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Smith, William

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Significance: Because of his experience in legal matters, Smith was offered the appointment of associate justice of the Supreme Court in 1829 and again in 1836. He declined on both occasions.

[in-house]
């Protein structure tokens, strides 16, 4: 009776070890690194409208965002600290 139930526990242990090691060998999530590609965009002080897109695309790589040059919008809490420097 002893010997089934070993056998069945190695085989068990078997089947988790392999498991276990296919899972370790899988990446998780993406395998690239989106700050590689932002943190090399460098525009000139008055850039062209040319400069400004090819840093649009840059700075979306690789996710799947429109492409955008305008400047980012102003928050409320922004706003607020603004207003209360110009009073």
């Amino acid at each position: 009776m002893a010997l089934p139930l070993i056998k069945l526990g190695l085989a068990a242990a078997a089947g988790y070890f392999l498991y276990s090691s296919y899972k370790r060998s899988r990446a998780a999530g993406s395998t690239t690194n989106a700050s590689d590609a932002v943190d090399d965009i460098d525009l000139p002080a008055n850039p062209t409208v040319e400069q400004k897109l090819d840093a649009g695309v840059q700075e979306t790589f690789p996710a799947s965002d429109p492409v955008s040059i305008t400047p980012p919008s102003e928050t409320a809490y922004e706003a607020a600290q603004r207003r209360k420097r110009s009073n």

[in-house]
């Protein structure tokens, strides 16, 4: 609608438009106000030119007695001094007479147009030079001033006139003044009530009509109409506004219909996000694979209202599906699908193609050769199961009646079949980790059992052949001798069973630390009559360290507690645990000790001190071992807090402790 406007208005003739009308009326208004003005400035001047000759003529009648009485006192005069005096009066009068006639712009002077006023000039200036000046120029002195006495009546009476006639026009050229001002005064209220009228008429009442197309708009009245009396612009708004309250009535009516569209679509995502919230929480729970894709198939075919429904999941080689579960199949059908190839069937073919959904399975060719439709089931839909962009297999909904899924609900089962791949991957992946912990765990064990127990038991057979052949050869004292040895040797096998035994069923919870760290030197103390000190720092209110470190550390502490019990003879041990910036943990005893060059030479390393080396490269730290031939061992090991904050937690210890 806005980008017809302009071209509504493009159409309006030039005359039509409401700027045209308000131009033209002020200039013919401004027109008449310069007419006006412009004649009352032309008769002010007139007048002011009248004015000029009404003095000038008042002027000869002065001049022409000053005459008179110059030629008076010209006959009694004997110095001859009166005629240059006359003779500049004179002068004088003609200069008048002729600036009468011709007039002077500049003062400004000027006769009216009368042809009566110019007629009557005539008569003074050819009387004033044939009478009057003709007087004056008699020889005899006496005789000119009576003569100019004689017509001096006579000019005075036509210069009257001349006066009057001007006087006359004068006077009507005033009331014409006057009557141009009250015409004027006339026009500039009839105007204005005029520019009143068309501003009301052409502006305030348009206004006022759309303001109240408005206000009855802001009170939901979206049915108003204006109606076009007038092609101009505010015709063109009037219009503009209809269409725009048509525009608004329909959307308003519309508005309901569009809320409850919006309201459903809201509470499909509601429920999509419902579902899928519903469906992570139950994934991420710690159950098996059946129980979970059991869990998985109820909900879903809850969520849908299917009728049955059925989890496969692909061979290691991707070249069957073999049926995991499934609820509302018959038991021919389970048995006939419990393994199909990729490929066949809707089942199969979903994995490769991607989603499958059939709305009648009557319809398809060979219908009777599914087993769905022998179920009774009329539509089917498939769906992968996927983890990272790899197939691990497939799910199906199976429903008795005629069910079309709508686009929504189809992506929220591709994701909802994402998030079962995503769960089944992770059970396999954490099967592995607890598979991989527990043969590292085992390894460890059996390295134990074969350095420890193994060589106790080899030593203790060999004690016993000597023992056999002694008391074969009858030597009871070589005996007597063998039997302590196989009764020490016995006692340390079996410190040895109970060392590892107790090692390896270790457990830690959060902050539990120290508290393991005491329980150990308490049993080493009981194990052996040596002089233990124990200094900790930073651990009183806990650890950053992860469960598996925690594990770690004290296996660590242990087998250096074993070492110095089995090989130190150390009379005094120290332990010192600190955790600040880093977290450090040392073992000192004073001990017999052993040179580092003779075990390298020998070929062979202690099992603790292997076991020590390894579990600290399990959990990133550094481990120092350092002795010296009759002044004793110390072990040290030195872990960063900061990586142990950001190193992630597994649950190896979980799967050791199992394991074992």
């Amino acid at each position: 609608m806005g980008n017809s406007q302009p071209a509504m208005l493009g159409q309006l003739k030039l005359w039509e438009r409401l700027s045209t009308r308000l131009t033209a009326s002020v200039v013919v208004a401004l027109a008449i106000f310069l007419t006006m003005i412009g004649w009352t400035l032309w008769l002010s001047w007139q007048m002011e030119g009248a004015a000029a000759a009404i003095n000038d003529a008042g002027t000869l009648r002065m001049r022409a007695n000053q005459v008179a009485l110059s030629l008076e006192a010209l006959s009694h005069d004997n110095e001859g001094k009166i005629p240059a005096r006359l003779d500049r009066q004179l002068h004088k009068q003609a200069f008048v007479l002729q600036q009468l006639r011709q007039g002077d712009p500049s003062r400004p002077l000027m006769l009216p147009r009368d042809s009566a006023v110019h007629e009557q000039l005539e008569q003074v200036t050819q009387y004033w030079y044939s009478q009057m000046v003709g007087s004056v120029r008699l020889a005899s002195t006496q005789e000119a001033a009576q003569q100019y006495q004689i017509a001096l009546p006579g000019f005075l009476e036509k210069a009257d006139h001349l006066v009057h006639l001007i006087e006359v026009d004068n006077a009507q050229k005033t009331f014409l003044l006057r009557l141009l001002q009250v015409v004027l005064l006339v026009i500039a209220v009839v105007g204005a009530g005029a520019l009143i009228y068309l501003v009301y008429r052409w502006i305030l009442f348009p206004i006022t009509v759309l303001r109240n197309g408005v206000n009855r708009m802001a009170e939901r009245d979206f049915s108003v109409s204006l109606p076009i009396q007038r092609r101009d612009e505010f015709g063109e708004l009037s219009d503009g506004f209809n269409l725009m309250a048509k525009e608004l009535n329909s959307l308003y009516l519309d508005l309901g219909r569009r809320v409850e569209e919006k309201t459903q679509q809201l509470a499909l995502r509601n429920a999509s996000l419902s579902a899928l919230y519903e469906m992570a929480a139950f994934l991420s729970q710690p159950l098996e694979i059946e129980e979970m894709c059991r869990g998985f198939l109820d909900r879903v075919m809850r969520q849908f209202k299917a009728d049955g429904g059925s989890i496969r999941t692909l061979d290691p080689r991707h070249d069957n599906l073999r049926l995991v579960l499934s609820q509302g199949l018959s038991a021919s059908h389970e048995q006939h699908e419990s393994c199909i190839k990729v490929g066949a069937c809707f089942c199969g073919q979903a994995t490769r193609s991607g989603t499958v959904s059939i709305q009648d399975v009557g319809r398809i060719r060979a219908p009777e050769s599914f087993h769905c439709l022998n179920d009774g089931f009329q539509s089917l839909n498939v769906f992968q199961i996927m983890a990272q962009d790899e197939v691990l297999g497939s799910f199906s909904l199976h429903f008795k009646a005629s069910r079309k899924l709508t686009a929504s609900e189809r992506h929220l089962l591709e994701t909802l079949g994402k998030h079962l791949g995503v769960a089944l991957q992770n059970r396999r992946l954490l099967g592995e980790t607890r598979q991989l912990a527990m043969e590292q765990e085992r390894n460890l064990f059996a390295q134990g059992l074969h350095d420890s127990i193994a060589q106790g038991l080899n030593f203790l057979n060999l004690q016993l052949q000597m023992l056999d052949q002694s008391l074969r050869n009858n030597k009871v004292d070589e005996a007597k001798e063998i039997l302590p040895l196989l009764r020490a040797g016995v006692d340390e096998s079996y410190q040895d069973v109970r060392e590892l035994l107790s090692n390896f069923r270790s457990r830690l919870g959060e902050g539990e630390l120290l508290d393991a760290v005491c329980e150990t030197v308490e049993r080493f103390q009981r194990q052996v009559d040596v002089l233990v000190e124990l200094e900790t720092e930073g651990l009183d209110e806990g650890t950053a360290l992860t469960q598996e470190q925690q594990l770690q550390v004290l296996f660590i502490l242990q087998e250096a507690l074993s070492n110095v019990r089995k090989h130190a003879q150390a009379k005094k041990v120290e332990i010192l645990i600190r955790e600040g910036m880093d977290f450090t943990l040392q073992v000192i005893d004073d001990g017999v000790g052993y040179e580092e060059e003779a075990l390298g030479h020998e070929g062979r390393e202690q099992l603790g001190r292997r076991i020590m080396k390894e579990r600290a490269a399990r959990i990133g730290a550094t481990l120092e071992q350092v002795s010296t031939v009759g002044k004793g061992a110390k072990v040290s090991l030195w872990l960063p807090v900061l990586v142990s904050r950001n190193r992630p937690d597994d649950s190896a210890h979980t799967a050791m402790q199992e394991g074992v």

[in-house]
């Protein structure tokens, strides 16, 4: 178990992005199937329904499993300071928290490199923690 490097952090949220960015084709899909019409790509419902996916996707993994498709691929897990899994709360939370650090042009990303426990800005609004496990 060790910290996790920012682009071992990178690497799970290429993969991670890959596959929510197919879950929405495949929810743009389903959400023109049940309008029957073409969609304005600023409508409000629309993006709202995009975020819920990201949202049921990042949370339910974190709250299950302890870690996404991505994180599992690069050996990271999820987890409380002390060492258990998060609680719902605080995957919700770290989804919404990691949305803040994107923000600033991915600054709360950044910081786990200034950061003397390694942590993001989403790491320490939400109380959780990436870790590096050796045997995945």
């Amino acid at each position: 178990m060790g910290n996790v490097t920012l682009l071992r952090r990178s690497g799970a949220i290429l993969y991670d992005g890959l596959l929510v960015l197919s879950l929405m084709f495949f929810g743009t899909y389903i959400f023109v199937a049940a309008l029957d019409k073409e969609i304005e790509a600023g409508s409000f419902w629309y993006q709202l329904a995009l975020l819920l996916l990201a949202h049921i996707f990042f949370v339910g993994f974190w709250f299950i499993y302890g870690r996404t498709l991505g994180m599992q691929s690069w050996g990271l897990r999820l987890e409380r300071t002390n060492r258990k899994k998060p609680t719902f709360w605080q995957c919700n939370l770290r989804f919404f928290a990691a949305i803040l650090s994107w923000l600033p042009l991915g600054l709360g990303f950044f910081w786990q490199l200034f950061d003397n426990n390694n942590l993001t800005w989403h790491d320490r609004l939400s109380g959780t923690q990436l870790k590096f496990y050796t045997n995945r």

Smith graduated from Mount Zion College at the age of eighteen, adopted law as his profession, and studied in a law office in Charleston, South Carolina. He was admitted to the bar in 1784. From 1802 to 1808 he served in the South Carolina senate. Smith was then elected judge of the South Carolina circuit court and served in that capacity until 1816. On December 4, 1816, he was chosen to fill an unexpired term in the U.S. Senate, and he continued there until 1824. He was again elected to the Senate in 1826, serving until 1831. Smith twice served as president pro tempore of the Senate. A strong supporter of President Andrew Jackson, Smith was rewarded with a presidential nomination to the Supreme Court in 1829, but he declined, hoping instead to run for the vice presidency. Believing in a strict construction of the Constitution, Smith firmly opposed the national bank, internal improvements, and protective tariffs. He was one of the first to defend slavery as being positive. In 1836 President Jackson again offered Smith an associate justiceship in the Supreme Court, but he declined the position for a second time.